Some of the unfavourable things about living in Germany, Europe, is realising that although R14,57 cents which makes a complete difference in South Africa enabling one to buy a loaf of bread and tomatoes or even get a hair cut at a salon stand (mainly for guys), is not at all possible here. All this is not possible here. To get a hair cut costs at least 20-35 € (R 290- R 500) or more, 8 tomatoes at 2,40€ (basically 30 something rand) and bread that never costs anything to a euro. Although R 14 is equal to 1 euro, there is no so much that one can do here with a euro. Even coke “buddy” does not amount to this. Instead it is between 1,50 to 2 €. (20-30 rand).

Perhaps one can be able to spot items less than a euro but probably not during an emergency or even so, less important things like candy. Some of the things you can expect to pay incredibly for are:

*Monthly travel tickets which can amount to 105€ (R 1 531) in Frankfurt and around 57 € and 75 € in other places, which in my understanding seems to always surpass R 500.
*Maintaining dreadlocks here is like starving yourself all in the name of beauty. Attempting to get my hair done, ridiculous charged prices between 80€ to 200€ , 1 166 to 2 915 rand. Derived from the length, thickness and if you want to do get half or full the head done.

Just thinking out loud.



A concrete jungle of culture,

diversity and a different indifference,

embedded in influential educational institutions- talk about Goethe University and the like,

A financial hub of commerce and culture…

from busy to not busy streets, less experience to expensive, to men in less formal to formality.

A metropolis, to which explored.

Frankfurt am main. A city culturally and ethically diverse. From a shift from a busy street, dirtied by waste from food stands and small businesses; to less crowds and sounds of people in conversations; to posh, big business skyscrapers, suits and further, a mixer of both spheres.

So is my view after my 2nd visit in Frankfurt am Main. My first visit was unintentional and a quick stop during my trip to Karlsruhe for my second seminar aimed at teaching about politics in Germany.

It was due to the Deutsche Bahn (abbreviated for DB), Germany´s railway company. I and a colleague were inconvenienced with a train to break down at just know-where. According to announcements after what seemed to be an over 1 hour 30 minutes stop, we were stuck 10 minutes or so away from Frankfurt Hauptbahnhof (main train station). Which, with so much delay was to at least try to get to the main station, allowing passengers to find alternative transports or connections.

Our arrival there meant trying to get a connection to Karlsruhe without noting what Frankfurt am Main looked like. I at least spotted a few things. We finally got a train in what was so chaotic with travel times changing. One could see how one broken train can cause a sudden disturbance to other travelling trains.

This was my experience. Even so, during my first experience using Intercity Express (ICE). I had been waiting in anticipation, perhaps.

But soon even without knowing, I had started planning a trip heading there. This time intention and aimed at better view of Frankfurt am Main and a few days excursions.

It was fantastic and of course these my experiences and maybe through my own, I can make suggestions to the next generation of volunteers, young tourists and people who are avidly touring. This is a list of different places to visit or what to eat and or generally can do do when visiting this city. The list will be continuously amended, expanding it.

  • Bahnhofsviertel (city district)
  • Münchener Straße
  • Willy Brandt Platz
  • Alte Oper
  • Goethe Platz und Denkmal (memorial)
  • Zeil
  • Kleinmarkthalle und Fleischwurst bei Frau Schreiber (Market hall and sausages sold by Mrs. Schreiber)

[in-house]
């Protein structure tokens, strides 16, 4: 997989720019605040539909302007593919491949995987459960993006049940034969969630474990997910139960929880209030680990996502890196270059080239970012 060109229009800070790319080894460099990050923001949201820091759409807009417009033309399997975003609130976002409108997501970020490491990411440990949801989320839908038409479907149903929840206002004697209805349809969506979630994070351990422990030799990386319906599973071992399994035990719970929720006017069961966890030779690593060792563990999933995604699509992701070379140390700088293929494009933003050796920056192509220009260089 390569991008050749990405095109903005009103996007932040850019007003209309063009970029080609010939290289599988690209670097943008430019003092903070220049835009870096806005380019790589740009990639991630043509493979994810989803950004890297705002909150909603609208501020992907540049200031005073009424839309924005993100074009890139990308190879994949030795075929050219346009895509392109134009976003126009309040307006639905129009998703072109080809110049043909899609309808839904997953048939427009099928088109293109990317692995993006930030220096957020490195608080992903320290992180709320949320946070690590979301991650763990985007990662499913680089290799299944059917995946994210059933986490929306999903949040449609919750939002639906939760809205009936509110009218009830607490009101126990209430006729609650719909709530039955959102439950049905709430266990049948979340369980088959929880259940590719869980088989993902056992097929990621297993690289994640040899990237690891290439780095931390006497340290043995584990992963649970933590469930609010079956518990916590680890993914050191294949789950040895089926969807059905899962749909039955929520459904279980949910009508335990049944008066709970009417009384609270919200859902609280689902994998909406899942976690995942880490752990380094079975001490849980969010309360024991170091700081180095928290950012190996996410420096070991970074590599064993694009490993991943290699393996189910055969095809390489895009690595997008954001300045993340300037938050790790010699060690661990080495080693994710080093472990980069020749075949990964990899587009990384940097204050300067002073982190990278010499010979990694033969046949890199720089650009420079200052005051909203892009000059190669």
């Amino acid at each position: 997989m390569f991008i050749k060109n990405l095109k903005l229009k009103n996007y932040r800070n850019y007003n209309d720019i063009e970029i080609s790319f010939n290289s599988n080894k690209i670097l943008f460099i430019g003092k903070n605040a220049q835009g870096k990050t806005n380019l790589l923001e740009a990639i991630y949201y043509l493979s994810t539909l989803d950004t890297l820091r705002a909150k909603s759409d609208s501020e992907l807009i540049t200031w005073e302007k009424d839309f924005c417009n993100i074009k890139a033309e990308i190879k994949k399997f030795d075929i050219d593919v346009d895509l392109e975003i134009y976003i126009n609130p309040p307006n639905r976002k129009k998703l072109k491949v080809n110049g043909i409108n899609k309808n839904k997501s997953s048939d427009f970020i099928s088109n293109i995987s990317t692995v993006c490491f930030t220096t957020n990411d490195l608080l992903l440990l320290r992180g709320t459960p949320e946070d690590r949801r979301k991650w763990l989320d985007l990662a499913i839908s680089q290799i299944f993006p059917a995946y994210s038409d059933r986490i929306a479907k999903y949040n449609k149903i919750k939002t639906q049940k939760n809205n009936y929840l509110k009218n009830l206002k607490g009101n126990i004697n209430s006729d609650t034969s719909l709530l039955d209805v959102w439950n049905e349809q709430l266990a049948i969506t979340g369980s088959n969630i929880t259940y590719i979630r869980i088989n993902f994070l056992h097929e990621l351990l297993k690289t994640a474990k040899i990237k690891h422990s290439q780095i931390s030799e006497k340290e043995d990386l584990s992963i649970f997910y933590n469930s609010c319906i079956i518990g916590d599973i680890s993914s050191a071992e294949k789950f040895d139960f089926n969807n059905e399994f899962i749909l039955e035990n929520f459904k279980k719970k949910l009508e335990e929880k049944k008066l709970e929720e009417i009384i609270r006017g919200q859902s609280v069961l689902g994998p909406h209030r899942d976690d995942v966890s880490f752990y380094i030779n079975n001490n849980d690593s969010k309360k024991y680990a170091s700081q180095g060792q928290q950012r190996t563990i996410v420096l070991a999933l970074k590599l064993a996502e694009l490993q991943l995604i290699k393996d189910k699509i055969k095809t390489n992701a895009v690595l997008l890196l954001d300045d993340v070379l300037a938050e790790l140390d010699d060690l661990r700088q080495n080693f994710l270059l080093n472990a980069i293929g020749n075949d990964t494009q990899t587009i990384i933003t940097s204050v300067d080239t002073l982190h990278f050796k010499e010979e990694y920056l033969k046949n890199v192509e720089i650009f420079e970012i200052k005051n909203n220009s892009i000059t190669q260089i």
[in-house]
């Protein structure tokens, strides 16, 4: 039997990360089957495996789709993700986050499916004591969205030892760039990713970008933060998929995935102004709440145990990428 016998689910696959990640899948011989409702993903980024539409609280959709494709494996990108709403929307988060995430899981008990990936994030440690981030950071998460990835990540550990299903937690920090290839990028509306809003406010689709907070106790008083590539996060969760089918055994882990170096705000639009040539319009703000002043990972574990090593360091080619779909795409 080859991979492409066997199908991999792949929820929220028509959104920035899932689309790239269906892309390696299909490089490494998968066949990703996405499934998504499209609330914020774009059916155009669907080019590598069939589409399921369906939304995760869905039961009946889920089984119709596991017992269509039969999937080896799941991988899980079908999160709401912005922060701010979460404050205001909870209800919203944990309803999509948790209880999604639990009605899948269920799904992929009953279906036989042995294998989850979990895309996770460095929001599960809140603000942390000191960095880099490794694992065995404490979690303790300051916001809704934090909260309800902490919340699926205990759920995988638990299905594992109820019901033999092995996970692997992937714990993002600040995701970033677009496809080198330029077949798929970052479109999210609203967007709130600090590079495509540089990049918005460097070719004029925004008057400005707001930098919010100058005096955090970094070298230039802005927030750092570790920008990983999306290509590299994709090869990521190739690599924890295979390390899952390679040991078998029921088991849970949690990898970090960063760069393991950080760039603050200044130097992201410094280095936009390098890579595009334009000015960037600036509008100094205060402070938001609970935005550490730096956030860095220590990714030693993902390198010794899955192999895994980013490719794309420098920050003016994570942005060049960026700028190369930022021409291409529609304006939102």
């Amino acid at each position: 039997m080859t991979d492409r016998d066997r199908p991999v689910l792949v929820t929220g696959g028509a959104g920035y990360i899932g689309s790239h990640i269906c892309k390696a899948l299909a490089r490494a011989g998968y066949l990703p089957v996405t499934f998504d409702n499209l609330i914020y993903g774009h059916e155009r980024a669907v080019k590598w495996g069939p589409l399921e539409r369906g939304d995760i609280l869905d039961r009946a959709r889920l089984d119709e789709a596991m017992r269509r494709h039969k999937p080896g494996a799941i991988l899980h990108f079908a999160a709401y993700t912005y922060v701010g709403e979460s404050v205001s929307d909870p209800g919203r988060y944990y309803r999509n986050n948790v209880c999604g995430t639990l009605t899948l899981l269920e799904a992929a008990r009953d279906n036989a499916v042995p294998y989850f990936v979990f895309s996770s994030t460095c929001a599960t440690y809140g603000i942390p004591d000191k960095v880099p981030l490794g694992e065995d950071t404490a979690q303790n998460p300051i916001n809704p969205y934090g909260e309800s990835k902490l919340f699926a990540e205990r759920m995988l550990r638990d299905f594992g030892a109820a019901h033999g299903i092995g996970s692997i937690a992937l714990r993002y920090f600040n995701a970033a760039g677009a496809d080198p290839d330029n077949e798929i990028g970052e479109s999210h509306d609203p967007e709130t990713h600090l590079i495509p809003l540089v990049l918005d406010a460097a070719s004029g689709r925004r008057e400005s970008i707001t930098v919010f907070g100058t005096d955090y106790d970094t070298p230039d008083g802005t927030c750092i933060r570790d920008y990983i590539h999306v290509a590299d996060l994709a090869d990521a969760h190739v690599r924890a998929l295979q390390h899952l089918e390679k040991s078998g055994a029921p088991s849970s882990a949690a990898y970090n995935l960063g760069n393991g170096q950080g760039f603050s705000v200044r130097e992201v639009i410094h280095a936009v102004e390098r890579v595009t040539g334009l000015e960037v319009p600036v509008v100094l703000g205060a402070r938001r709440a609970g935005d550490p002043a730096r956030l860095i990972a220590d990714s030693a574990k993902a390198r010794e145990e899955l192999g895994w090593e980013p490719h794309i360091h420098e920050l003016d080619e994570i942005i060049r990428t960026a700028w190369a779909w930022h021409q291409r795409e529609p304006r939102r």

• Frankfurter Paulskirche
  • Römer
  • Altsachsenhausen (city district)
  • Bornheim (city district)
  • Apfelwein Solzer
  • Handkäs’ mit Musik

Food and drinks (traditional)

  • Grüne Soße (Green sauce)
  • Apfelwein (Apple wine)

*Photo credit: Frankfurt Skyline

Late Post: Brandenburger Tor

During Paul Veigl weekend visit in Potsdam. We walked through Berlin and visited Potsdam to catch drinks.

Paul is a good friend of mine whom I met in South Africa during his one year voluntary visit at Kliptown Youth Program (KYP). He was also teaching me German at an A1 level.

We have ever since being good friends, exchanging thoughts about various topics such as politics, university, life, history and all that is in between.

These pictures reflect and remind me of his visit and stop at Brandenburger Tor (to read more),  is a structure in Berlin, Germany. It is the only remaining gate through which people used to enter Berlin. It was built between 1788 and 1791. It is located between the Platz des 18. März and the Pariser Platz. Nearby to the north is the Reichstag building. During the Cold War, the Reichstag was in West Berlin, and the Brandenburger Tor in East Berlin (Wikipedia).

There is more to see. Berlin is an ideal place to stay in.

Feature image credit: creative commons/ Wikipedia



Image by Pocket mindfulness

I am frankly a planner. I am simply a time conscious person, always aiming for productivity, getting everything on the list done, making decisions about my life and future and so forth. Determined, aspiring and clear aims.

It is 4 months, 7 days today. I feel like I have been having more intra-personal conversations than interpersonal ones. Neither have I been writing. The new year I am declaring to be a beautiful one has started, but I soon realised how I have got into it without resolutions.

What does this mean?

Need I say, I am in a different context where I am constantly confronted by different things daily. It feels to me as a really eye opening phase in my life. Often also overwhelming.

I have set myself to no expectations. Like I have learnt in the last four months that in context much can be learned. I am learning about the kind of person I am, people around me and all linked to it. Without saying, it feels like I signed up to resolutions already. But frankly not.

Although saying I do not have resolutions, may sound as daunting as saying I have no plans thus far.

I am certainly still running my good cause. Simply volunteering, using my combination of love, kindness and happiness into it. But, I have concluded in the mist of everything that I just want to live. Perhaps I am determined to attaining certain things. Maybe using the word ´resolution´ is just not my intentions at all this year.

I just want to live. My intentions go beyond this “I am living life phrase”. Learning, loving, and being me.

My year is without resolutions. I am living life ❤